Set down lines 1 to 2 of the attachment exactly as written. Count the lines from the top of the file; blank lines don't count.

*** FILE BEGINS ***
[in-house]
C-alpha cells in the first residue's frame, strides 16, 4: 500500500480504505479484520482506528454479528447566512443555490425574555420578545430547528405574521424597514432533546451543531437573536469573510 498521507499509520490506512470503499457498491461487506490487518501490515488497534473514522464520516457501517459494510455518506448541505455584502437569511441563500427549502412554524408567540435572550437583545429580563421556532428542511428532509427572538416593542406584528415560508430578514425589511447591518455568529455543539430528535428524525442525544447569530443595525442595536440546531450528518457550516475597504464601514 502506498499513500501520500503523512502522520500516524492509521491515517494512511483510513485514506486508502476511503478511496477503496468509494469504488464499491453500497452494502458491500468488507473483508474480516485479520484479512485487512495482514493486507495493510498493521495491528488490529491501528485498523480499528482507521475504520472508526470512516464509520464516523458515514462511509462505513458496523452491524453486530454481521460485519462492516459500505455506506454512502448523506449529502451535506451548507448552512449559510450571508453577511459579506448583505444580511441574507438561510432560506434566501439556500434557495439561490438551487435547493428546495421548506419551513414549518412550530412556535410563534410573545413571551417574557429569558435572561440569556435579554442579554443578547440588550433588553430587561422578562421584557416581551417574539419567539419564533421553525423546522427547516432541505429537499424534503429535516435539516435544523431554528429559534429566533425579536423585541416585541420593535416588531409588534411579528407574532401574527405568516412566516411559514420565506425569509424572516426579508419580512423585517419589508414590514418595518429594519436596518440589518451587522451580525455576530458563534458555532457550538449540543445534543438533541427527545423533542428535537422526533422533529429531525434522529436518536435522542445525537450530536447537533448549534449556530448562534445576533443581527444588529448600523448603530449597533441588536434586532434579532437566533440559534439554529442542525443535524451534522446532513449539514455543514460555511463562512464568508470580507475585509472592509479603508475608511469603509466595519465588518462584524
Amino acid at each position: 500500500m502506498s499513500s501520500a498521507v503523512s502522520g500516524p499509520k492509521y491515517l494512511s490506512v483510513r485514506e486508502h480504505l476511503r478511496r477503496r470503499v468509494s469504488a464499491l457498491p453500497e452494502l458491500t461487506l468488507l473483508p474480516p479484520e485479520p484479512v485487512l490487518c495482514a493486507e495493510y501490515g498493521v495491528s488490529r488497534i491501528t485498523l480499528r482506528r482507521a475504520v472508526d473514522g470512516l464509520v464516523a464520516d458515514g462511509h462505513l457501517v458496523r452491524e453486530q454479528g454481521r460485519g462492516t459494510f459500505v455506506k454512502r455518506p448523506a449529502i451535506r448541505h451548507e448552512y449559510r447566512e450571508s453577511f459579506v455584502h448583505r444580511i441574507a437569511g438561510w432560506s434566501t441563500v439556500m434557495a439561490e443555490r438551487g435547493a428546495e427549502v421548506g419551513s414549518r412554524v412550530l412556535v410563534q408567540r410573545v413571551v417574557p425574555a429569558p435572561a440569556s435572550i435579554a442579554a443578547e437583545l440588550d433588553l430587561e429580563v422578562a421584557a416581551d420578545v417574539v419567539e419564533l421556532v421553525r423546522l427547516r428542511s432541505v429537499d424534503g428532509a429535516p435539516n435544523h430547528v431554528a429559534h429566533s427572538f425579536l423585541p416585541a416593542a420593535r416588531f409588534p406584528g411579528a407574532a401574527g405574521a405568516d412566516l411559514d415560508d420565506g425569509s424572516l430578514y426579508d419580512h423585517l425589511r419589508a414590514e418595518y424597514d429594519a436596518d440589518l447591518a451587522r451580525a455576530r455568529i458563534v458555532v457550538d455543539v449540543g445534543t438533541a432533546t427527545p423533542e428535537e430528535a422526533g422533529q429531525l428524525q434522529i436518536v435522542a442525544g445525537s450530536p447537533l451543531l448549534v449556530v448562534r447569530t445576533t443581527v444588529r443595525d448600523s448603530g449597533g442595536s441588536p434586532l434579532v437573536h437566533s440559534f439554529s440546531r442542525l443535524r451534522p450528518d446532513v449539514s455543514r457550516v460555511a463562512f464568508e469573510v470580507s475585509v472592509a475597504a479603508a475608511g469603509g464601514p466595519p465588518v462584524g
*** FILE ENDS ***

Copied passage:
[in-house]
C-alpha cells in the first residue's frame, strides 16, 4: 500500500480504505479484520482506528454479528447566512443555490425574555420578545430547528405574521424597514432533546451543531437573536469573510 498521507499509520490506512470503499457498491461487506490487518501490515488497534473514522464520516457501517459494510455518506448541505455584502437569511441563500427549502412554524408567540435572550437583545429580563421556532428542511428532509427572538416593542406584528415560508430578514425589511447591518455568529455543539430528535428524525442525544447569530443595525442595536440546531450528518457550516475597504464601514 502506498499513500501520500503523512502522520500516524492509521491515517494512511483510513485514506486508502476511503478511496477503496468509494469504488464499491453500497452494502458491500468488507473483508474480516485479520484479512485487512495482514493486507495493510498493521495491528488490529491501528485498523480499528482507521475504520472508526470512516464509520464516523458515514462511509462505513458496523452491524453486530454481521460485519462492516459500505455506506454512502448523506449529502451535506451548507448552512449559510450571508453577511459579506448583505444580511441574507438561510432560506434566501439556500434557495439561490438551487435547493428546495421548506419551513414549518412550530412556535410563534410573545413571551417574557429569558435572561440569556435579554442579554443578547440588550433588553430587561422578562421584557416581551417574539419567539419564533421553525423546522427547516432541505429537499424534503429535516435539516435544523431554528429559534429566533425579536423585541416585541420593535416588531409588534411579528407574532401574527405568516412566516411559514420565506425569509424572516426579508419580512423585517419589508414590514418595518429594519436596518440589518451587522451580525455576530458563534458555532457550538449540543445534543438533541427527545423533542428535537422526533422533529429531525434522529436518536435522542445525537450530536447537533448549534449556530448562534445576533443581527444588529448600523448603530449597533441588536434586532434579532437566533440559534439554529442542525443535524451534522446532513449539514455543514460555511463562512464568508470580507475585509472592509479603508475608511469603509466595519465588518462584524